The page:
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<jats:title>SUMMARY</jats:title><jats:p>Non-typhoidal <jats:italic>Salmonella</jats:italic> are an important but poorly characterized cause of paediatric diarrhoea in developing countries. We conducted a hospital-based case-control study in children aged &lt;5 years in Ho Chi Minh City to define the epidemiology and examine risk factors associated with <jats:italic>Salmonella</jats:italic> diarrhoeal infections. From 1419 diarrhoea cases and 571 controls enrolled between 2009 and 2010, 77 (5·4%) diarrhoea cases were stool culture-positive for non-typhoidal <jats:italic>Salmonella</jats:italic>. <jats:italic>Salmonella</jats:italic> patients were more likely to be younger than controls (median age 10 and 12 months, respectively) [odds ratio (OR) 0·97; 95% confidence interval (CI) 0·94–0·99], to report a recent diarrhoeal contact (8·1% cases, 1·8% controls; OR 5·98, 95% CI 1·8–20·4) and to live in a household with &gt;2 children (cases 20·8%, controls 10·2%; OR 2·32, 95% CI 1·2–4·7). Our findings indicate that <jats:italic>Salmonella</jats:italic> are an important cause of paediatric gastroenteritis in this setting and we suggest that transmission may occur through direct human contact in the home.</jats:p>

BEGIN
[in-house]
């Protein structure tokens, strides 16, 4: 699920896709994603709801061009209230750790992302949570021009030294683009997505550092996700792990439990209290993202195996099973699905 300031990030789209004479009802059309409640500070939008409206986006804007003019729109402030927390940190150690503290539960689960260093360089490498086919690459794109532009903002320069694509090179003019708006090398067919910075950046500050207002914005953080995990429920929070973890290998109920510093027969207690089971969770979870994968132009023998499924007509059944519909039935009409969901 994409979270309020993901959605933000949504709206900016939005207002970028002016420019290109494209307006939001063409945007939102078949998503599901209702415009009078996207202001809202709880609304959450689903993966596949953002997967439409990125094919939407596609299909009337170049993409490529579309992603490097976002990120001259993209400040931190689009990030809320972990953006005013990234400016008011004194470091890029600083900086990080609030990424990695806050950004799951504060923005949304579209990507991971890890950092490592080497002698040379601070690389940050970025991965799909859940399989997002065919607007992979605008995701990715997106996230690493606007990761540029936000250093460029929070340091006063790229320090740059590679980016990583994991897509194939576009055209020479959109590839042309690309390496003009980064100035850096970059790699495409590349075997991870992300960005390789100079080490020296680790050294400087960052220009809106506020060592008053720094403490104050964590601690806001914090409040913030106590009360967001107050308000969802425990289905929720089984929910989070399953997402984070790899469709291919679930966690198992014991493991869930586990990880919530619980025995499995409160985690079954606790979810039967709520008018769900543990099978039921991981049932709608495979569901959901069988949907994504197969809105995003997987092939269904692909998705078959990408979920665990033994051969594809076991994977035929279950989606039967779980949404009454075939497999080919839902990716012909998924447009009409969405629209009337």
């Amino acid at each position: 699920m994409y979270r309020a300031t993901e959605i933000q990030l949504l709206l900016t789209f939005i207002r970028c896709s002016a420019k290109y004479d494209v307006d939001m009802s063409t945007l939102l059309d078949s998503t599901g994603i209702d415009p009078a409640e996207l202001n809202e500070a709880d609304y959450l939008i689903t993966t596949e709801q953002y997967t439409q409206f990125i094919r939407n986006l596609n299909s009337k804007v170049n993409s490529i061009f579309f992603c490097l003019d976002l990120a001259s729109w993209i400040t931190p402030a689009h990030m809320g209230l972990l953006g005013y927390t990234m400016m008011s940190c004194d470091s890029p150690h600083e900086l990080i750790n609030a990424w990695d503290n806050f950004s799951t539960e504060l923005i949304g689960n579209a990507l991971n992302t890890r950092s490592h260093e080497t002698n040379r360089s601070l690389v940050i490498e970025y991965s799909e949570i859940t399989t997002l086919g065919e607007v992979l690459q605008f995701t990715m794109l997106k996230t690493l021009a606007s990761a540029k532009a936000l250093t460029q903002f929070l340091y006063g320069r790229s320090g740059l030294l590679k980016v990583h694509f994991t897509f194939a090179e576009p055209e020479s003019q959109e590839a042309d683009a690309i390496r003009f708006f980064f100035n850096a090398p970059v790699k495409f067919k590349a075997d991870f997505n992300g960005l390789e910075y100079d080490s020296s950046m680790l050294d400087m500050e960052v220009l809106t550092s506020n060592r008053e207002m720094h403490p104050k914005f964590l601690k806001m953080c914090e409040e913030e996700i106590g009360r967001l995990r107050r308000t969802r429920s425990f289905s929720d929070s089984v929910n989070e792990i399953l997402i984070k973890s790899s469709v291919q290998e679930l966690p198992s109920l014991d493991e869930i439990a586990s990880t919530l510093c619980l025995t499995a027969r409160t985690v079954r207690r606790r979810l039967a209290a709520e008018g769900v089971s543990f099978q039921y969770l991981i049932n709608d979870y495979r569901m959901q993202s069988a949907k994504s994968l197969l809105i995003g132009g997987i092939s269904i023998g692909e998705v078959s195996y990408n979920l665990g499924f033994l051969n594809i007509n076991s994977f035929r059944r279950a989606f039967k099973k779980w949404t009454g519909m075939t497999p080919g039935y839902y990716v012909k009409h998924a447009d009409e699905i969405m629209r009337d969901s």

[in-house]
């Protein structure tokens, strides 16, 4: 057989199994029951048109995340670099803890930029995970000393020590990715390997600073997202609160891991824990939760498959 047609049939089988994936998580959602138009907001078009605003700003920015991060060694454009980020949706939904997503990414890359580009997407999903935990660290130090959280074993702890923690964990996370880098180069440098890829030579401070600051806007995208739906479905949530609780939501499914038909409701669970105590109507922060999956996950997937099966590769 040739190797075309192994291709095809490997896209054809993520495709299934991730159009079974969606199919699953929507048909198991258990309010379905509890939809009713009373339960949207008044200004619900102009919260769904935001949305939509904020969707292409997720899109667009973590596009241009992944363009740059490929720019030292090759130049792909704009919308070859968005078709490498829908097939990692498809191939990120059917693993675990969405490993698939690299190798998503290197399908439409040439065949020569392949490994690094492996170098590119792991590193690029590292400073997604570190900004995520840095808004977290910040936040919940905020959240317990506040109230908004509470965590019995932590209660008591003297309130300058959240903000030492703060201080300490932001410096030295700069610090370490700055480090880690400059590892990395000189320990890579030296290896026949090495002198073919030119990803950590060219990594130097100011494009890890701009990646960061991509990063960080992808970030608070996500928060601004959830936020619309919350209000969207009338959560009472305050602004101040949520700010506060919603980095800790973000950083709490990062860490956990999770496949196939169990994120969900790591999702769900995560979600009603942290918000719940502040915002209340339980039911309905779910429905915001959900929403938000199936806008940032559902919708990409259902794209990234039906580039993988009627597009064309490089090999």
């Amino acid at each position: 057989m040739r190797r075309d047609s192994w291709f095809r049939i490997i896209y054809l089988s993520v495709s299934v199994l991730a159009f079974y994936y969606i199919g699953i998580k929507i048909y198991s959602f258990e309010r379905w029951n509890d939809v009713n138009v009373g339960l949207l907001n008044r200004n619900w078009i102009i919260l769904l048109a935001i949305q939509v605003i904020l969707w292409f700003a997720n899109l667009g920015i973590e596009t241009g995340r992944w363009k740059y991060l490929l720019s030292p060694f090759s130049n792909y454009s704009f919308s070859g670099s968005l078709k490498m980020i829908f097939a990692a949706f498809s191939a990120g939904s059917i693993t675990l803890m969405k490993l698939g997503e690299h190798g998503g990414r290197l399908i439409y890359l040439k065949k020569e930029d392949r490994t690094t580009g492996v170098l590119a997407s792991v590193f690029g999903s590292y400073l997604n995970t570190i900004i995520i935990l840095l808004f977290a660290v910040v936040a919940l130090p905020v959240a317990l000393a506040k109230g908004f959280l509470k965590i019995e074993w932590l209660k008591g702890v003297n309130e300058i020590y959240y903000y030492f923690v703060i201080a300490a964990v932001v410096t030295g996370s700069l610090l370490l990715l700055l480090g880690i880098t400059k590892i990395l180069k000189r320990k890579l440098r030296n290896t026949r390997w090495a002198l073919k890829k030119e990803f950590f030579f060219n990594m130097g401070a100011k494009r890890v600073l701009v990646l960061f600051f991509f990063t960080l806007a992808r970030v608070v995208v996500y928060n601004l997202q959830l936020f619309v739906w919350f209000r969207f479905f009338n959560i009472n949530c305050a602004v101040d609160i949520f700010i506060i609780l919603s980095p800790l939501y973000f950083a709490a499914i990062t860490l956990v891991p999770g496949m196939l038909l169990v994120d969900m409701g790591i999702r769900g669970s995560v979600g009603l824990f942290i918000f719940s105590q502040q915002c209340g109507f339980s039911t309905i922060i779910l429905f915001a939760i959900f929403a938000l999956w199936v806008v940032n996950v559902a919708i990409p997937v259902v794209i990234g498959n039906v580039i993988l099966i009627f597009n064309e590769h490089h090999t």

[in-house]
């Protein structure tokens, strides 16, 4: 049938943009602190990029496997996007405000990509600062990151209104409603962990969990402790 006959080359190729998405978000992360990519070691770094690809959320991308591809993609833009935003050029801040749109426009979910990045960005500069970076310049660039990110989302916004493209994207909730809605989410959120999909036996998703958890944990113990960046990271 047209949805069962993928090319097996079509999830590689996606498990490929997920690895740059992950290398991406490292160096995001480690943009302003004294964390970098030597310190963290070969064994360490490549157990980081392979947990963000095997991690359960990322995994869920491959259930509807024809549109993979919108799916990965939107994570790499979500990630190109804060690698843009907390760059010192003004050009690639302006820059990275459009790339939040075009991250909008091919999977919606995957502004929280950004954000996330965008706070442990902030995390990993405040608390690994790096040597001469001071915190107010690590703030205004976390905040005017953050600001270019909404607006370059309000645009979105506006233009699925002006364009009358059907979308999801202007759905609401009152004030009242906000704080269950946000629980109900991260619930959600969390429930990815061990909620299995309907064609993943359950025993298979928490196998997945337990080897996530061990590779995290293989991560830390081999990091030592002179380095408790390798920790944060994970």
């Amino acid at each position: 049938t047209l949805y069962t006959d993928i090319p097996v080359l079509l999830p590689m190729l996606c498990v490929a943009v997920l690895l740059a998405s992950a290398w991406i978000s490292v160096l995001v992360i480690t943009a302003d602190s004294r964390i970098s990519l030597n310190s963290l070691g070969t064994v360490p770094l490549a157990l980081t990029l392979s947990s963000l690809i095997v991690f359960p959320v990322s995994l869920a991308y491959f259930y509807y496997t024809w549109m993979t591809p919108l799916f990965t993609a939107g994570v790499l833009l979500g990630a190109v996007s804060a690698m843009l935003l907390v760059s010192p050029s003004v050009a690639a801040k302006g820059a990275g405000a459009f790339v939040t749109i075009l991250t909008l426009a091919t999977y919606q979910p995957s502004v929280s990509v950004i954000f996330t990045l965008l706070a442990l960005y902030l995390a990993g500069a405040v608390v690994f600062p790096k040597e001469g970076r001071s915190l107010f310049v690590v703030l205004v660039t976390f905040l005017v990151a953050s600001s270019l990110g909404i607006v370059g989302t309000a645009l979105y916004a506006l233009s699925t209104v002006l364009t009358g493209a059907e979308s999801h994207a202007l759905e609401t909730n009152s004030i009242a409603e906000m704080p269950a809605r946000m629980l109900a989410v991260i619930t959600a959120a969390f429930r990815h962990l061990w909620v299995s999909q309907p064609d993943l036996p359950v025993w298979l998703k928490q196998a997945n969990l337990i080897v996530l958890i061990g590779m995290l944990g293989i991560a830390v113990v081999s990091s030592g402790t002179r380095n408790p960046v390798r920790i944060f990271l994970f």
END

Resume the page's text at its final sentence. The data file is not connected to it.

Original publication

DOI

10.1017/s0950268812002014

Type

Journal

Epidemiology and Infection

Publisher

Cambridge University Press (CUP)

Publication Date

08/2013

Volume

141

Pages

1604 - 1613